’Tis the Season … for (what else?) lists. There are shopping lists, wish lists, nice lists and, for those of you shopping for investment ideas, BlackRock’s recently released list of five things to know and five things to do in 2014. (My colleagues, Russ Koesterich and Jeff Rosenberg blogged about it earlier this week.) Among those five “to do’s” is to consider adding municipal bonds to your portfolio.

Given the challenging performance this year, some may be surprised to see municipal bonds among our investment preferences for 2014. But as we note in our December market commentary, there’s a great deal to like about the asset class.

In keeping with the format of our recent publication, following is a short list of things I think investors should know about munis heading into 2014:

    1. Detroit and Puerto Rico make for rousing headlines, but they simply do not characterize the broader municipal market. To be sure, trouble spots exist, but we see many more areas of opportunity. Note the blues and greens in the map below, which are more prevalent than the orange areas. This improving trend paints a different picture than it did only a few years ago when we introduced this map.

MSA Map2.  Municipal market fundamentals remain sound (stronger, in fact, than they have been in five years, as I outline in this blog post). Many states are in better shape today than they were prior to the 2008 financial crisis and economic recession. They’ve learned some hard lessons after years of austerity and tough budget-balancing decisions. We would argue that recent developments in Detroit and Illinois are market positives in that they are setting precedents that may ultimately improve the health of state and local governments as they battle high pension costs.

3.  The mid-year correction in munis was dramatic. But it also was overdone and may have largely factored in the effects of Fed tapering. That means there is value to be had in munis today. We believe current market levels offer an attractive entry point into a high-quality, income-oriented asset class, and/or an opportunity to reposition your portfolio for the future.

4. For tax-conscious investors (and who isn’t these days?), munis are second to none. Given current muni-to-Treasury ratios, we calculate that high-quality 15-year municipal bonds offer tax-equivalent yields in the area of 7%. And as investors feel the pain of higher taxes on their 2013 returns, we expect the tax-advantaged asset class will earn a few more fans, a boon for performance.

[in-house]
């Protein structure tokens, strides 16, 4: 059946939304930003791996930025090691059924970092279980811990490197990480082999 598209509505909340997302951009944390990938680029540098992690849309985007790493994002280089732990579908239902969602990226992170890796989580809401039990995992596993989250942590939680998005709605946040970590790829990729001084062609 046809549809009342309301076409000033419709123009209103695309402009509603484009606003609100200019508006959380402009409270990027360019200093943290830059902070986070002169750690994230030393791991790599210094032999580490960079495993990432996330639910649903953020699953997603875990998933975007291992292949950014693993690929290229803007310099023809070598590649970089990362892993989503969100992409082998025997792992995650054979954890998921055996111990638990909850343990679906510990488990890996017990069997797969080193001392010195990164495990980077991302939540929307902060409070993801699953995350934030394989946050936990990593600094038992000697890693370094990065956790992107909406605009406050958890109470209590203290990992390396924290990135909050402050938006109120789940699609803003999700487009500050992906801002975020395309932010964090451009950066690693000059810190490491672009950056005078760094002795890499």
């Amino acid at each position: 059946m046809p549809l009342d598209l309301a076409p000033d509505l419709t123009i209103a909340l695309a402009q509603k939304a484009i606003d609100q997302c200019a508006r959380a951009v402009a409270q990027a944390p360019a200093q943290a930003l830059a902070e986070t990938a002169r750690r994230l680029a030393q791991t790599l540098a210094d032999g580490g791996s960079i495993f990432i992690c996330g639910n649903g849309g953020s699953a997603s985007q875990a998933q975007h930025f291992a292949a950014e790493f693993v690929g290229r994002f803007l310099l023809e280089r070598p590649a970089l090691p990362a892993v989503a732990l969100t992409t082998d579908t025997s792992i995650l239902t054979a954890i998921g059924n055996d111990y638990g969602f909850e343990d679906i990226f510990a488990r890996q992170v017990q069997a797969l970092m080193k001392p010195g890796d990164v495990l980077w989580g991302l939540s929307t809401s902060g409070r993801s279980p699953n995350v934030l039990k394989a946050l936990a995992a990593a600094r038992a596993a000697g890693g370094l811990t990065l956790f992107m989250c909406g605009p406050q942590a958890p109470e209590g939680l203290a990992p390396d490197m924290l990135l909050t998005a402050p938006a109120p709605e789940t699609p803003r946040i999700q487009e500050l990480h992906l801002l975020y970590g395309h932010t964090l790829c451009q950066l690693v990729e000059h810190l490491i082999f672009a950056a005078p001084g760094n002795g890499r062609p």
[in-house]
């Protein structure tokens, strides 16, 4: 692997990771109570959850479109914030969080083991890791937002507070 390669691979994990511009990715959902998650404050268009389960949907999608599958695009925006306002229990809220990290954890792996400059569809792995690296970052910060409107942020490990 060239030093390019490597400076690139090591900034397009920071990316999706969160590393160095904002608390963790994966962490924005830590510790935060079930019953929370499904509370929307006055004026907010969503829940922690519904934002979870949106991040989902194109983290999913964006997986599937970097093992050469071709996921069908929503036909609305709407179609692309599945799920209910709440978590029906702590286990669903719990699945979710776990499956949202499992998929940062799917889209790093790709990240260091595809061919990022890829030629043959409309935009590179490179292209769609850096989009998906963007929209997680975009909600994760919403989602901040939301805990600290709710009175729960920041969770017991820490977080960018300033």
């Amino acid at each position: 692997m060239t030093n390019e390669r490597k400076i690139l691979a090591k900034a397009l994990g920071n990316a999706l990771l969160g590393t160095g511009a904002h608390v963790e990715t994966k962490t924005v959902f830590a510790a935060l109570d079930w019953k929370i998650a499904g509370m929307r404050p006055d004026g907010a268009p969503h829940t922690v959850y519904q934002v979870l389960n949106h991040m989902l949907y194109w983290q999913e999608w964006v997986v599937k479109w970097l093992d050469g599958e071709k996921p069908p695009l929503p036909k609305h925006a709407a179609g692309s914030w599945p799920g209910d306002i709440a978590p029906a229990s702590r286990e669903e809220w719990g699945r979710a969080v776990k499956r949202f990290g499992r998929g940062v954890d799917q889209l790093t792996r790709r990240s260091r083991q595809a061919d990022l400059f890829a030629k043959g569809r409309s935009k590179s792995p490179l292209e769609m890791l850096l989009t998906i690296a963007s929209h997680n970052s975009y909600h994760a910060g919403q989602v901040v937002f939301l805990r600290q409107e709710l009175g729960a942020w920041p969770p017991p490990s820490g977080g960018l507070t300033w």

5.  Munis remain a high-quality source of income, particularly relative to the corporate bond market. Moody’s noted in July that of the more than 7,500 municipal entities it rates, only 34 are assigned a below-investment-grade rating.

So what does all of this mean? This time last year I was talking about paring risk and playing defense in the muni market in 2013. While volatility is likely to linger in 2014 as investors anxiously anticipate a Fed taper, a rate back-up of the kind we saw in 2013 is highly unlikely. In fact, any such reaction would be viewed as a longer-term opportunity to lock in attractive income in the asset class.

As you embark on a season of list-making and resolutions, we encourage you to look beyond the headlines and consider the advantages of municipal bonds, particularly relative to the taxable alternatives. For additional ideas on preparing your portfolio for the New Year and beyond, be sure to consult our full 2014 Outlook and The List. Happy Holidays to all.


Peter Hayes, Managing Director, is head of BlackRock’s Municipal Bonds Group and a regular contributor to The Blog. You can find more of his posts here.

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The opinions expressed are those of Peter Hayes as of December 12, 2013, and are subject to change at any time due to changes in market or economic conditions. The comments should not be construed as a recommendation of any individual holdings or market sectors.

Bonds and bond funds will decrease in value as interest rates rise and are subject to credit risk, which refers to the possibility that the debt issuers may not be able to make principal and interest payments or may have their debt downgraded by ratings agencies. A portion of a municipal bond fund’s income may be subject to federal or state income taxes or the alternative minimum tax. Capital gains, if any, are subject to capital gains tax.


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